Presentation on theme: "SISLT iSchool Lunch and Learn October 3, 2013. Author as (tortured, solitary) genius Romantic notions of the author situated him as a solitary genius."— Presentation transcript:
SISLT iSchool Lunch and Learn October 3, 2013
Author as (tortured, solitary) genius Romantic notions of the author situated him as a solitary genius. Sometimes, he was even a tortured genius! Christine Haynes, “Reassessing ‘Genius’ in Studies of Authorship: The State of the Discipline,” Book History, 8 (2005) William Wordsworth by Benjamin Robert Haydon oil on canvas,
The Death of Chatterton, 1856, by Henry Wallis
Agenda Authorship Issues of convergence Publishing Issues in self-publishing Organization of information Issues of access to materials via “authors”
What is authorship? Barbour thinks the current meaning of authorship is worthless, it is being exploited and gamed and doesn’t encompass the full scholarly spectrum (e.g. blogs, reviews, tweets). We need to rethink authorship in the digital age and not just technically. Robust definitions that are portable across specialties and methods for attribution at different levels need to be developed. The time has come to “throw out the term ‘author’”. IWCSA Report (2012). Report on the International Workshop on Contributorship and Scholarly Attribution, May 16, Harvard University and the Wellcome Trust.
The notion of authorship over time Authors and not titles are through modern history the focus of western bibliography, with “attribution of a given text to a known ancient authority [being] essential to determining the text’s veracity” in the middle ages. Think about how we cite references in our bibliography as an example… (Koppel, Schler, & Argamon, 2008, p. 9).
The notion of authorship over time In general we can say that, long after the invention of printing, there was no such thing as an “author” in the modern sense of the term. Even if the term “author” (autheur in Latin and auteur in French, according to Cynthia Brown) began to appear as early as the sixteenth century, it retained the medieval connotations of “authority” and “actor,” as opposed to “genius” or “subjectivity,” until the late eighteenth or early nineteenth century (even in America, according to Grantland Rice). Christine Haynes, “Reassessing ‘Genius’ in Studies of Authorship: The State of the Discipline,” Book History, 8 (2005) , p Citing Rice, Transformation of Authorship in America, 5–6 and 53. Masten’s Textual Intercourse provides a clear discussion of the overlapping meanings of “author” in early modern England, 64–66.
The fluid notion of authorship Even in this period of genius associated with authorship, there was the expectation that dandy authors outlined ideas, and that their servants would write out the text while they were out Stendhal as an example Additionally, editors have been playing a primary role in the shaping of fiction during that same time period. Those editors are generally associated with the publishing industry and the process of publication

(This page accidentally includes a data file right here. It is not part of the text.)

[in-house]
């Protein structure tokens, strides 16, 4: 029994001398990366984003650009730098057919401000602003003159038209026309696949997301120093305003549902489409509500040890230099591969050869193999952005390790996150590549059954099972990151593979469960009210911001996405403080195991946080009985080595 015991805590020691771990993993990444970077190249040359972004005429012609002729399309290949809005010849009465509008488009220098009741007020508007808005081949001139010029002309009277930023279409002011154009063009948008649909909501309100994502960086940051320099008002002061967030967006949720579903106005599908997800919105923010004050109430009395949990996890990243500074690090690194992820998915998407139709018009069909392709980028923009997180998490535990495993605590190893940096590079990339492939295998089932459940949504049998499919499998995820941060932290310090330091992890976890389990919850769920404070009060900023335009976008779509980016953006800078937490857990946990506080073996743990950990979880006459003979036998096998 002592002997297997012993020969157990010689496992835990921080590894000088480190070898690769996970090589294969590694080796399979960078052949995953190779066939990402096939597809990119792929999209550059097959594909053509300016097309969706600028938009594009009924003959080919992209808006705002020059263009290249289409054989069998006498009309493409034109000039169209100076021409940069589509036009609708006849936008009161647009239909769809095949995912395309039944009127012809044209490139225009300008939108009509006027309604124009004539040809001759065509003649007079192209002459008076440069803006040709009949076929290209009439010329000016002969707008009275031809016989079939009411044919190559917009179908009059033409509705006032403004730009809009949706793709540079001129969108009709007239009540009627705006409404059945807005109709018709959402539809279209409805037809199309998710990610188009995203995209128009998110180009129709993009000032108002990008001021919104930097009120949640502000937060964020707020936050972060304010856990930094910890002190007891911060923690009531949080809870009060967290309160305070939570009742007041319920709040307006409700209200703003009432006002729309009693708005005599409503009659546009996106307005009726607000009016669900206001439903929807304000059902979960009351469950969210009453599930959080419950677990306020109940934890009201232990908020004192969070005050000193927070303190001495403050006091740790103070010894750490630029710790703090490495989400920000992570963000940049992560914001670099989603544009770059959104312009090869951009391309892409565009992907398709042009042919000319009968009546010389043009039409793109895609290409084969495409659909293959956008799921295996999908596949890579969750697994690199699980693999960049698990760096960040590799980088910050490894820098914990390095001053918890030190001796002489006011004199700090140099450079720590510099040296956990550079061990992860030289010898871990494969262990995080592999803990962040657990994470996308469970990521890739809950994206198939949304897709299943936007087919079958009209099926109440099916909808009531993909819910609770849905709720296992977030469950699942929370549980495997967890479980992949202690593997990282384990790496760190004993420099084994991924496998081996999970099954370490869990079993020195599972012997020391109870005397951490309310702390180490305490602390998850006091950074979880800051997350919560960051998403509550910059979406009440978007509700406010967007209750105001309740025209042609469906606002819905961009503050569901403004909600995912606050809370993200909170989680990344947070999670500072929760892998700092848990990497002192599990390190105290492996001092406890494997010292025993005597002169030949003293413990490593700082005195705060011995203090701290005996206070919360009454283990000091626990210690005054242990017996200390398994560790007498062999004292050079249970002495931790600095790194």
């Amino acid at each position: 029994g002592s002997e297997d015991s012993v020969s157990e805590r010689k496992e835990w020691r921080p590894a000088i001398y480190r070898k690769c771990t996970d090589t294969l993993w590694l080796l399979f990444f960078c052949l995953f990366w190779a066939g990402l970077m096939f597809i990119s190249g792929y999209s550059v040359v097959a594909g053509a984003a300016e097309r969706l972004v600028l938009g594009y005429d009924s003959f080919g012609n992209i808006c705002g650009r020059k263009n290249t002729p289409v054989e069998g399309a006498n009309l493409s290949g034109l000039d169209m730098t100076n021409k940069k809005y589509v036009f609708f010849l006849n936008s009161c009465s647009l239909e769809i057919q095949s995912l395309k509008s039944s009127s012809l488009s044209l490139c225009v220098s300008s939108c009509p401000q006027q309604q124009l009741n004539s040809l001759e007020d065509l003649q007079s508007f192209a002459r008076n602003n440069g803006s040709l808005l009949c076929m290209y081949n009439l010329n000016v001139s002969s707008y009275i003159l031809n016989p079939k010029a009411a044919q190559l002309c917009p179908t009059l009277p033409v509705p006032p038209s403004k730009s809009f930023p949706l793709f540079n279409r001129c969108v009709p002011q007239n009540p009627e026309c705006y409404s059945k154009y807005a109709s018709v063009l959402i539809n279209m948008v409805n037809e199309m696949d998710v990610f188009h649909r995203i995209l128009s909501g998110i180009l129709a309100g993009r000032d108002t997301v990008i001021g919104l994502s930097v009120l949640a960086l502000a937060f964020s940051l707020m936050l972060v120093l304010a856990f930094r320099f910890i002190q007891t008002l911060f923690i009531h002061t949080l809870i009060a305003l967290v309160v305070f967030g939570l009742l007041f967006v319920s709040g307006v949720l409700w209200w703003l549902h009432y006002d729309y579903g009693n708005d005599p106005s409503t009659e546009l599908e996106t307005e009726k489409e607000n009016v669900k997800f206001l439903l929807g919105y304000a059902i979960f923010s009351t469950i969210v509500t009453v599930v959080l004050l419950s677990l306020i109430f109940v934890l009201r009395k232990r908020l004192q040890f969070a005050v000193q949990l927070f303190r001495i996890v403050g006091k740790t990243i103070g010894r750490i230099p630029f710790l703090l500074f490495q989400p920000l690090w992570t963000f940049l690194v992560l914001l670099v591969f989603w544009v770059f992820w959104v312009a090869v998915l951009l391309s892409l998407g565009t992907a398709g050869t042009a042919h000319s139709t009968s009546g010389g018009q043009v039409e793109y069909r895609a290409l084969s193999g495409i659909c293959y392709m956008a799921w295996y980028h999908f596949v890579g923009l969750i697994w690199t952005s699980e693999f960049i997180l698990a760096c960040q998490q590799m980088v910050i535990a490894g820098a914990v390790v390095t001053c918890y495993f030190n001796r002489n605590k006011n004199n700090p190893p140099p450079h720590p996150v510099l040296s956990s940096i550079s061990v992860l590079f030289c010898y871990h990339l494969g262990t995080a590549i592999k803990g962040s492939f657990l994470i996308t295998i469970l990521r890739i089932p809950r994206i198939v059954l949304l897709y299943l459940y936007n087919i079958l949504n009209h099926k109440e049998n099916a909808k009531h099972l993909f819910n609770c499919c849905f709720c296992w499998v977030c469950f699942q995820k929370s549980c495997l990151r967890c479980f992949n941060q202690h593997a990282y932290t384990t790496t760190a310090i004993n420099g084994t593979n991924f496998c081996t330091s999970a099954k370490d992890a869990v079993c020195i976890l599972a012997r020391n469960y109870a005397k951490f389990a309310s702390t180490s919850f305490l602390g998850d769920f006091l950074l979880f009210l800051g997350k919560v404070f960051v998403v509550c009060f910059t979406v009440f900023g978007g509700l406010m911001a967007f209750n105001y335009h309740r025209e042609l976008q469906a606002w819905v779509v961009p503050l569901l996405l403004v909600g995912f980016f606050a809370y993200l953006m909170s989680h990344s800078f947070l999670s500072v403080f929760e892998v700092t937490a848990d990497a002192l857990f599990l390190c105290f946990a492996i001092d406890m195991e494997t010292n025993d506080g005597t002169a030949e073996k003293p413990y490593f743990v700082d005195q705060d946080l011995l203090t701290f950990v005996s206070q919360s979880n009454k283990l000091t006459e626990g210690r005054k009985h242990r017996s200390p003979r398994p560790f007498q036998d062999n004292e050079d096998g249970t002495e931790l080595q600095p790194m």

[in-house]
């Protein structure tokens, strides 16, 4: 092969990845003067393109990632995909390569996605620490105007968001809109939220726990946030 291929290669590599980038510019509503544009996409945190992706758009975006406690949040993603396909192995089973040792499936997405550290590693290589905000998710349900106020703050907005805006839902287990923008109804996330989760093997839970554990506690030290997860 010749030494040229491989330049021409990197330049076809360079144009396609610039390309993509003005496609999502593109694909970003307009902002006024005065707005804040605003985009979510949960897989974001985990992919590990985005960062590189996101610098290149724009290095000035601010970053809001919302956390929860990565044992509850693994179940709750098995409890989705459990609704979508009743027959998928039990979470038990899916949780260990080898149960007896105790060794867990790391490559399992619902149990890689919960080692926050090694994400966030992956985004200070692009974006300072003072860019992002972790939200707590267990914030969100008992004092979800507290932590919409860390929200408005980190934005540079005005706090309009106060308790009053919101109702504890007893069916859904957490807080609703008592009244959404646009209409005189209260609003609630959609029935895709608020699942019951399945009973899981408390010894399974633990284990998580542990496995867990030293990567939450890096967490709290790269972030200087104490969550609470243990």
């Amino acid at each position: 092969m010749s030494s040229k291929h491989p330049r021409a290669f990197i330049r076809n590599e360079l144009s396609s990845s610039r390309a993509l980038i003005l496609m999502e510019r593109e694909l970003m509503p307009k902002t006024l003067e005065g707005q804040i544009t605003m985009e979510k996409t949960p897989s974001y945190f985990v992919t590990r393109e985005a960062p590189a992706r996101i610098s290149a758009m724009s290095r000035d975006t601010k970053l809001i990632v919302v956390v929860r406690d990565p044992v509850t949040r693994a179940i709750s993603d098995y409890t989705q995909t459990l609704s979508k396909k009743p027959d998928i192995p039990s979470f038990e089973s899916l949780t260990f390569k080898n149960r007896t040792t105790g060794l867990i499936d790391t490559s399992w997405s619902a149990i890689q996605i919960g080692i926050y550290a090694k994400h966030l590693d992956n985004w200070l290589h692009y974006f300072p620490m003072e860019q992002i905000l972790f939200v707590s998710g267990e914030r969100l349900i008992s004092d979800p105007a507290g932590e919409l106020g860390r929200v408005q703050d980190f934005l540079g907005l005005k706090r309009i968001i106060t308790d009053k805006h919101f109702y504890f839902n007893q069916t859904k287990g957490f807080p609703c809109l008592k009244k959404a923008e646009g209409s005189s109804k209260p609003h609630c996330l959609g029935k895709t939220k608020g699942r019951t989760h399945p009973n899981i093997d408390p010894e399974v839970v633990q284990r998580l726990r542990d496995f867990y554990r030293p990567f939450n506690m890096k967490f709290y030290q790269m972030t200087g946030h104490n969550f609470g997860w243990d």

Convergence culture A format-agnostic focus on content The use of technology to create, share, and access content that could not have otherwise existed. Convergence culture is notably participatory. ○ E.g. Harry Potter fan fiction among the community of young readers ○ What shady best-seller also began as fan-fiction?
Authorship’s evolution in the age of convergence “Examples are numerous and represent the complexity of the publishing environment that is arising through the Internet. The bestselling trilogy, 50 Shades of Grey apparently started as a Twilight-based fan fiction novella called Masters of the Universe, distributed by an Australian fan-fiction publisher, The Writer’s Coffee Shop.” In this example, then, who is the genius author? Also, does it matter that the book was self- published before being picked up by a big- name publishing house? Brantley, P. (2012). The New Missing Books, Pub Res Q 28:172–175. DOI /s
What’s in a name? Q. What is the difference between an author and a writer? A. We assume authors have been published. But what does it mean to be “published” in this day and age?
Author services Author services self-publishing models, employing print on demand (POD), became popular in the early 2000s (Dilevko & Dali, 2006) and have provided a venue for self-publishers to print smaller runs of books successfully, allowing authors to “dispense with publishers in the traditional sense and become their own publishers” (Jobson, 2003, p. 20).